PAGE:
Objective: To evaluate the ability of a 3-minute Psychomotor Vigilance Test (PVT) to predict fatigue-related performance decrements on a simulated luggage-screening task (SLST).
Methods: Thirty-six healthy nonprofessional subjects (mean age = 30.8 years, 20 women) participated in a 4-day laboratory protocol including a 34-hour period of total sleep deprivation with PVT and SLST testing every 2 hours.
Results: Eleven and 20 lapses (355-ms threshold) on the PVT optimally divided SLST performance into high-, medium-, and low-performance bouts with significantly decreasing threat detection performance A′. Assignment to the different SLST performance groups replicated homeostatic and circadian patterns during total sleep deprivation.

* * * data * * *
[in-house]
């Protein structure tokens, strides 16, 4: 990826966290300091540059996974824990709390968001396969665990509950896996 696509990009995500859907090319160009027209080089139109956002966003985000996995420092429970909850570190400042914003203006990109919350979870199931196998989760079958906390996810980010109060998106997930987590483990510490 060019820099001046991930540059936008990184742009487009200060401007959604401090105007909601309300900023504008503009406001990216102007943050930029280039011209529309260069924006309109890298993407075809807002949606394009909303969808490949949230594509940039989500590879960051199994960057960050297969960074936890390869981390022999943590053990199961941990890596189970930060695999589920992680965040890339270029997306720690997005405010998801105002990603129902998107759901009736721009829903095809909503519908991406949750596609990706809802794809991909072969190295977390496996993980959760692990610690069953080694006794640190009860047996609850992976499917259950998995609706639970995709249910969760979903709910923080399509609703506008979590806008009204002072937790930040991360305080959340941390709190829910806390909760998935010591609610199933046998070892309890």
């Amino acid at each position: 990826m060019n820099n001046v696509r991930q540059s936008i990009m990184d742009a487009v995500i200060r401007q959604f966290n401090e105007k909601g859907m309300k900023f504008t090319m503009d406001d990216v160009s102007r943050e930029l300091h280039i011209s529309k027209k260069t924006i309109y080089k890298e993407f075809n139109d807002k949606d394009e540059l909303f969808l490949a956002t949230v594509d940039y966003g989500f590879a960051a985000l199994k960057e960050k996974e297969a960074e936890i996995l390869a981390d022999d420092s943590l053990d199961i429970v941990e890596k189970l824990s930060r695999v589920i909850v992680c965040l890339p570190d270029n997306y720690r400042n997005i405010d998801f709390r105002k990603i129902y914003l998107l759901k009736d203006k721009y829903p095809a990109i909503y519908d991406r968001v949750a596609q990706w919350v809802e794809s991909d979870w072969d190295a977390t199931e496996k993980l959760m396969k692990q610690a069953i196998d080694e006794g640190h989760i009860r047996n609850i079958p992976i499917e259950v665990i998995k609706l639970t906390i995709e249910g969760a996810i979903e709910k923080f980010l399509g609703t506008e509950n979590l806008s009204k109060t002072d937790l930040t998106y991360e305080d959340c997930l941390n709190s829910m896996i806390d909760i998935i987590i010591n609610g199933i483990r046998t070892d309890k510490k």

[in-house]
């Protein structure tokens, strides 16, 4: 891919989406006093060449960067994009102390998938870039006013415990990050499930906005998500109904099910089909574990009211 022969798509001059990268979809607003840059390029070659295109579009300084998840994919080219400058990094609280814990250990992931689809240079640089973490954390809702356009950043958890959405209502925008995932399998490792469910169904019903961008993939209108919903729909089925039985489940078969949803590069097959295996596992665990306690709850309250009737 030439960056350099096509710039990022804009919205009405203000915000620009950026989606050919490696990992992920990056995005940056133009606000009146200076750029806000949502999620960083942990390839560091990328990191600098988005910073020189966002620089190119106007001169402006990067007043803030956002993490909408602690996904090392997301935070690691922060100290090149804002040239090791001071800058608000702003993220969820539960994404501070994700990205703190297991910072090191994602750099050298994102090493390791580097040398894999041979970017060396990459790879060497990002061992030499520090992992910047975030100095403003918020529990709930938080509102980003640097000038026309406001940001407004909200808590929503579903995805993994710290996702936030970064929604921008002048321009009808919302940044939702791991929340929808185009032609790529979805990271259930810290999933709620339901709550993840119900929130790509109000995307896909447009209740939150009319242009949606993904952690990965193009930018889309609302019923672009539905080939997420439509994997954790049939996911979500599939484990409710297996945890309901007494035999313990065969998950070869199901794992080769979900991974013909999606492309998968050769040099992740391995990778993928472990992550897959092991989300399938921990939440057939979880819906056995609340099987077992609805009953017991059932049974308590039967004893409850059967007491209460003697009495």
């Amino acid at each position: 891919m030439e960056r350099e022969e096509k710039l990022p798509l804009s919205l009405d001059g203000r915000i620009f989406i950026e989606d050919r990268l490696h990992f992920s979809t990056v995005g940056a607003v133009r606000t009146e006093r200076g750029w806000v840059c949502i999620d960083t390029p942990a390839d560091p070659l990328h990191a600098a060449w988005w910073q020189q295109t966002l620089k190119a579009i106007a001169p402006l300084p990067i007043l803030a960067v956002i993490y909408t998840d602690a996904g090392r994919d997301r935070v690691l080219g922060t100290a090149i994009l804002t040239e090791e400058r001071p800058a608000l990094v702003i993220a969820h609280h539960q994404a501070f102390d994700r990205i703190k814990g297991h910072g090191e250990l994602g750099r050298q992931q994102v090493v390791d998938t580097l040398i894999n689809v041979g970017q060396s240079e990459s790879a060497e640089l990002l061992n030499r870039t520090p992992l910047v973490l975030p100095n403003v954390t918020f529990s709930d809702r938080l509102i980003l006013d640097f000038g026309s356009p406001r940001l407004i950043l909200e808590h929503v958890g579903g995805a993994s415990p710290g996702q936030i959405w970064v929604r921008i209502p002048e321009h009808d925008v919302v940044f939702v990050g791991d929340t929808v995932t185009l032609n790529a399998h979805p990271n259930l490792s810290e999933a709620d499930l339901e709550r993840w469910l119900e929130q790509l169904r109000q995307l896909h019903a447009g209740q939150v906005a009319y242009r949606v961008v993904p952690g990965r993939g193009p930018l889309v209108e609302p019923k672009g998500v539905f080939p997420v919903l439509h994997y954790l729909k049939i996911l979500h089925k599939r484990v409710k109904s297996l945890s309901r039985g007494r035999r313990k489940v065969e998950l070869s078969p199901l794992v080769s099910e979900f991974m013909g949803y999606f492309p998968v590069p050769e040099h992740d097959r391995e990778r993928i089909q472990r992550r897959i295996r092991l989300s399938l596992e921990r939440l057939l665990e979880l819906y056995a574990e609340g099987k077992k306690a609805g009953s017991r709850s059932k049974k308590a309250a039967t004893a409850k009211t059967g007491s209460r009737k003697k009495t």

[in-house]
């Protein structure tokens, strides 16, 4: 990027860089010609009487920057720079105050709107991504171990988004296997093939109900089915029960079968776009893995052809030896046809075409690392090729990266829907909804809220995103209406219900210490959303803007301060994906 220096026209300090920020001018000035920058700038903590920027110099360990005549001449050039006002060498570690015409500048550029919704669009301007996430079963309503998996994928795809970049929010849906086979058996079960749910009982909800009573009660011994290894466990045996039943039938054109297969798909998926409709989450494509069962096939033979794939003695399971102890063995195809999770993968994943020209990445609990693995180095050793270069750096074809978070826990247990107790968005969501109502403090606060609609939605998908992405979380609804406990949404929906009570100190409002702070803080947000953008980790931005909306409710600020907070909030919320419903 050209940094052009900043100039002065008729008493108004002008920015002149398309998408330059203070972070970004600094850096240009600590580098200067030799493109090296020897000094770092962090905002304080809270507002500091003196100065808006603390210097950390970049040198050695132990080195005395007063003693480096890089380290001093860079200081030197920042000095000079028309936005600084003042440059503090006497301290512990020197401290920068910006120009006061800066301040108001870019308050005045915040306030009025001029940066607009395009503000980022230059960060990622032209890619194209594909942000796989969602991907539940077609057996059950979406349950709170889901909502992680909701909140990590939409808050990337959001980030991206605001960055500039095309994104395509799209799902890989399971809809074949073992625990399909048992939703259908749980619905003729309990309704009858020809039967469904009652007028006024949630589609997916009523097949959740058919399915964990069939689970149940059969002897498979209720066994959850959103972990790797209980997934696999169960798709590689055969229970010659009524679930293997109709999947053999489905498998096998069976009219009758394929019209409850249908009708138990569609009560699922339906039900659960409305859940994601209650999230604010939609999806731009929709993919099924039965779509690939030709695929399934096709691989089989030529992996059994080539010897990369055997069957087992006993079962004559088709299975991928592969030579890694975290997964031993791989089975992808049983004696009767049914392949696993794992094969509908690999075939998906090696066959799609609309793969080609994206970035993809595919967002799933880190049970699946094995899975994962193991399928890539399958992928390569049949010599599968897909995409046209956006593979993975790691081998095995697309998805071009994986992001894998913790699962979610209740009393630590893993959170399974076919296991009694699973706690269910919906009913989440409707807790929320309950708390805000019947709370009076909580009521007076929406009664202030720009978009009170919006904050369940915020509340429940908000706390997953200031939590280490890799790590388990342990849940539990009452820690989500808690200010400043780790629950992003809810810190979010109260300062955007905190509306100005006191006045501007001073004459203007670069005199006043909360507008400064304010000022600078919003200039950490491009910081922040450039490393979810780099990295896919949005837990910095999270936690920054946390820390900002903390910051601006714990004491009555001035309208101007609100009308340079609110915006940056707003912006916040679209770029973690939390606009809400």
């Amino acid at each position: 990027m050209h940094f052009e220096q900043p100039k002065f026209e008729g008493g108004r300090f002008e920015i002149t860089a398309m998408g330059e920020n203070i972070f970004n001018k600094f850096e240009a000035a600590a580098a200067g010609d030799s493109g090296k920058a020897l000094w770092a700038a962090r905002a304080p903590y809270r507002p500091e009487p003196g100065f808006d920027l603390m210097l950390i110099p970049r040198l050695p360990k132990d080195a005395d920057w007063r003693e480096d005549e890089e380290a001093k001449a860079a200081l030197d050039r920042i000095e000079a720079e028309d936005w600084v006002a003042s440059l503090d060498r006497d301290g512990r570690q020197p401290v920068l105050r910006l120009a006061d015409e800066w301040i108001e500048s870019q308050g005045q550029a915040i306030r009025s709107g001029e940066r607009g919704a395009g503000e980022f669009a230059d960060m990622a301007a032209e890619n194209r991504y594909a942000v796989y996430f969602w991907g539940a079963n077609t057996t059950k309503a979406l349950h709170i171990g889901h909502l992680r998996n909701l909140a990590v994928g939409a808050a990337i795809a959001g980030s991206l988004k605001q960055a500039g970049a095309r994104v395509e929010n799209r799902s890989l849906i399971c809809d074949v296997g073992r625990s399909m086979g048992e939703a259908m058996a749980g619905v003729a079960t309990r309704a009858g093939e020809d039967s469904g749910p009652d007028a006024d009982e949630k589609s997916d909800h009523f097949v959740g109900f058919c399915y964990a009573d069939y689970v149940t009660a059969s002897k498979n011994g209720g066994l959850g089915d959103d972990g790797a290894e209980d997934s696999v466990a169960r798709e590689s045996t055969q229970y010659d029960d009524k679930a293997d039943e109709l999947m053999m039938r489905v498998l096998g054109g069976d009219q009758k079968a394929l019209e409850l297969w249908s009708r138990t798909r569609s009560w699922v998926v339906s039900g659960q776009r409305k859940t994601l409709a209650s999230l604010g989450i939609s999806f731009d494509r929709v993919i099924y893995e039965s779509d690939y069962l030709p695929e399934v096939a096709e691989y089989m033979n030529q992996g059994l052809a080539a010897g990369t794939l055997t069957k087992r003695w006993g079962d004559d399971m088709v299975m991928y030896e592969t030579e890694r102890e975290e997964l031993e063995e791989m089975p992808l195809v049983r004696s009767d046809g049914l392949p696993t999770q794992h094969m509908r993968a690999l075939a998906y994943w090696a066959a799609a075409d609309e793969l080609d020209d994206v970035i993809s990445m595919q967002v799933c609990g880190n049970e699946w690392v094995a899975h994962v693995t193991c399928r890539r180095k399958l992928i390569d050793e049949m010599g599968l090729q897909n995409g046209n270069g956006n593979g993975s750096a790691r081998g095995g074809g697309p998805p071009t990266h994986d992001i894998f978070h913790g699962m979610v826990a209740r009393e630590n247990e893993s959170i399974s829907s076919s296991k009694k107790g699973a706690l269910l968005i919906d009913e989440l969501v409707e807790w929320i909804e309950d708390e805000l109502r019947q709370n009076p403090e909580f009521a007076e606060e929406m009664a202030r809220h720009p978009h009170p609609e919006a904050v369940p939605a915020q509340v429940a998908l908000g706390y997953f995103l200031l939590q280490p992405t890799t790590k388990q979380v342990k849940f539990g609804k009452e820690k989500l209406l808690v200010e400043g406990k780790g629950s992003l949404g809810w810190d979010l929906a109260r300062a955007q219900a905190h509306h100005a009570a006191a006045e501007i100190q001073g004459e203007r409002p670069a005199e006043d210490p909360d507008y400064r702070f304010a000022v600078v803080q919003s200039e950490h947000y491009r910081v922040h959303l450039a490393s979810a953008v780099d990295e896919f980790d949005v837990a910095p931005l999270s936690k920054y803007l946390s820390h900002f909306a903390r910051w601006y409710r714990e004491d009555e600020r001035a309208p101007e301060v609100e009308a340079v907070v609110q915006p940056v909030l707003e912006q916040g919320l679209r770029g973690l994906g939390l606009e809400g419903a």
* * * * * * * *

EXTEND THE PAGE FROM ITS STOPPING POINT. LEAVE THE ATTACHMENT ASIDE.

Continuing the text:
Conclusions: The 3-minute PVT was able to predict performance on a simulated luggage-screening task. Fitness-for-duty feasibility should now be tested in professional screeners and operational environments.